In Afghanistan on April 4, 2012 at 6:32 am
The Pentagon is reportedly deliberating over putting elite troops and Special Forces in Afghanistan under CIA control. The move would reduce official US presence with a view to meeting Obama’s promise of total withdrawal from the country by 2014.
Top US military sources told Agence France-Presse that the idea had been circulated by senior defense intelligence as a way to reduce US presence in Afghanistan before the 2014 deadline.
It is one of several initiatives currently under discussion in the Pentagon, according to AFP sources. The proposals have not yet been presented to US Secretary of Defense Leon Panetta.
Washington has denied the existence of such a proposal, with Pentagon spokesperson George Little calling the claims “simply wrong.”
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In Uncategorized on July 25, 2011 at 11:50 pm
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Last week Republican senator John McCain called for the government to establish a special panel to come up with legislation to address supposed cybersecurity threats facing the United States. “The only way to move comprehensive cyber security legislation forward swiftly is to have committee chairmen and ranking members step away from preserving their own committees’ jurisdiction … (and) develop a bill that serves the national security needs of all Americans,” McCain said.http://c.brightcove.com/services/viewer/federated_f9?isVid=1&isUI=1 As if on cue, the Pentagon announced two previously unpublicized attacks following McCain’s call for a bipartisan action. On Thursday, out-going deputy secretary of defense Bill Lynn said a foreign intelligence service had stolen 24,000 files on a sensitive weapons system from a defense contractor’s network. Lynn said the Defense Industrial Base Cyber Pilot was established to work with the private sector in the battle against cyber foes. “Our success in cyberspace depends on a robust public-private partnership,” said Lynn. “The defense of the military will matter little unless our civilian critical infrastructure is also able to withstand attacks.” Lynn cranked up the paranoia in February when he speculated that al-Qaeda might get its hands on the Stuxnet virus. He said “it is possible for a terrorist group to develop cyberattack tools on their own or to buy them on the black market.” The highly sophisticated malware virus was engineered by the United States and with Israeli Mossad assistance placed on an Iranian industrial computer network in order to undermine the country’s nuclear energy program.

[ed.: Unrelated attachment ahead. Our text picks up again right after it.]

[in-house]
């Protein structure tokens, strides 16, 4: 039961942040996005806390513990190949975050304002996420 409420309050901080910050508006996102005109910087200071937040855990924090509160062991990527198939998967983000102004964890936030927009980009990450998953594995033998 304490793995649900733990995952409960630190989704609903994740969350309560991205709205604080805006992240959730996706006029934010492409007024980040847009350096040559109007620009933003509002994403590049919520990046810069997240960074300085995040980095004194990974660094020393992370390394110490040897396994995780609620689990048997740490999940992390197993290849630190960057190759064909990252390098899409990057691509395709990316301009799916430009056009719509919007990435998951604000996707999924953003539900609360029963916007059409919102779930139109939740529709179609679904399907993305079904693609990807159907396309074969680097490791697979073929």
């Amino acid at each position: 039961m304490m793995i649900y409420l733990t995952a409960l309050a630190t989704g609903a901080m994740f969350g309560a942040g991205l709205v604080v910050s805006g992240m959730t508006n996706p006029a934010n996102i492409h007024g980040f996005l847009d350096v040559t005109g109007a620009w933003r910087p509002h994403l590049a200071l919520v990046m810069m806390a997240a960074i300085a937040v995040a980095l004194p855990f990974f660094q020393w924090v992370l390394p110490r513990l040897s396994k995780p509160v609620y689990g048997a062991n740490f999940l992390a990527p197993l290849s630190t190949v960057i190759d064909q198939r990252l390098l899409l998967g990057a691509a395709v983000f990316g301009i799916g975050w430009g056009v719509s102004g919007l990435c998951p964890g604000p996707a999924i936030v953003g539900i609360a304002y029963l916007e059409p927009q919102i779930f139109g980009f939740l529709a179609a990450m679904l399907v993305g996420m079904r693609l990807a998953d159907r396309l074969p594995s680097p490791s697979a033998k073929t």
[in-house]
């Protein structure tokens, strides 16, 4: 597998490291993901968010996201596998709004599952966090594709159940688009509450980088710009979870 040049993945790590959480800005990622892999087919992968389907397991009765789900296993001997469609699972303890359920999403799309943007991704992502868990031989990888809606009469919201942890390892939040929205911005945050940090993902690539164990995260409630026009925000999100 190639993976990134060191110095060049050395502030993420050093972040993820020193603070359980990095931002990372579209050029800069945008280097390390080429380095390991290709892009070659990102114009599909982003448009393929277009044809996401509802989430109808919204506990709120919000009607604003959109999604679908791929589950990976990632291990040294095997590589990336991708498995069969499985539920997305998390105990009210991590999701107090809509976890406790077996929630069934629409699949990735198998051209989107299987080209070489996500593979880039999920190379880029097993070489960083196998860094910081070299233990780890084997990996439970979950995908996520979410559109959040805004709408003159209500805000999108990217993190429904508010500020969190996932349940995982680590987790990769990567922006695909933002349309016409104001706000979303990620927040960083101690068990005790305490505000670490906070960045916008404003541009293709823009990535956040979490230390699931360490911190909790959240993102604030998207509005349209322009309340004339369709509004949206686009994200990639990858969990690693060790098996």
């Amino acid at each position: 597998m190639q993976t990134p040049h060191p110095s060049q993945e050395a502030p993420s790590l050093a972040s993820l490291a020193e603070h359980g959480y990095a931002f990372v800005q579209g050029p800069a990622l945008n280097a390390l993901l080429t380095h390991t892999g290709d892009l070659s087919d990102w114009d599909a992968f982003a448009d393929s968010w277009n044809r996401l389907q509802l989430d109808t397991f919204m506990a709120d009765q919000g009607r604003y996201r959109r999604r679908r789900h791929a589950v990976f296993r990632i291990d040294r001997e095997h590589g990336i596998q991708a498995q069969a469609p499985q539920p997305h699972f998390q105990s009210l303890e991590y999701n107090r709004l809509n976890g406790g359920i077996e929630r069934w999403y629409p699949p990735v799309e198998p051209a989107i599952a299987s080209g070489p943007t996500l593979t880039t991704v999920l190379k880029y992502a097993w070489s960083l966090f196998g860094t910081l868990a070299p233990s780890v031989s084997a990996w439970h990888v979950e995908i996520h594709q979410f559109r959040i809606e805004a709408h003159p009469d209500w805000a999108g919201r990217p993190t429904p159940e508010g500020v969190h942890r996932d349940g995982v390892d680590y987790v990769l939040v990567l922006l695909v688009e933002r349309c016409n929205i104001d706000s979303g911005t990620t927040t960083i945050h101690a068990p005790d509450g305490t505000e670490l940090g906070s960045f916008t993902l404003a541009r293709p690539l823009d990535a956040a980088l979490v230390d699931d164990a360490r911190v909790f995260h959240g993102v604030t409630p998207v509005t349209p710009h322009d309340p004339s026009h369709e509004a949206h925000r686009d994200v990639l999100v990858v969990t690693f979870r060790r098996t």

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In Hacktivist, Human Rights, Internet Censorship, Military, Police State, Society on June 1, 2011 at 6:13 pm
has announced that computer intrusions from abroad are to be considered acts of war against the United States
and will be answered with conventional military force.
“If you shut down our power grid, maybe we will put a missile down one of your smokestacks,” a military official told The Wall Street Journal
. In part, the Pentagon intends its plan as a warning to potential adversaries of the consequences of attacking the U.S., according to the Journal.
Pentagon Declares War on Cyber Enemies
The Pentagon document is 30 pages in its classified version and 12 pages in the unclassified one. It concludes that the Laws of Armed Conflict
are applicable in cyberspace as in traditional warfare.
The Pentagon established a new command last year, headed by Gen. Keith B. Alexander
, director of the NSA
, to consolidate military network security and attack efforts. Alexander told the Washington Post
last November that the new outfit wants maneuvering room to mount what he called “the full spectrum” of operations in cyberspace.
The NSA announced its ambitious cyber security plan last year. Dubbed “Perfect Citizen
,” it is designed to detect cyber assaults on private companies and government agencies running such critical infrastructure as the electricity grid and nuclear-power plants, according to the New York Times
According to the Post, offensive actions may include shutting down part of an opponent’s computer network to head off a cyber-attack
or changing a line of code in an adversary’s computer to render malicious software harmless. They are operations that destroy, disrupt or degrade targeted computers or networks, the newspaper reported.
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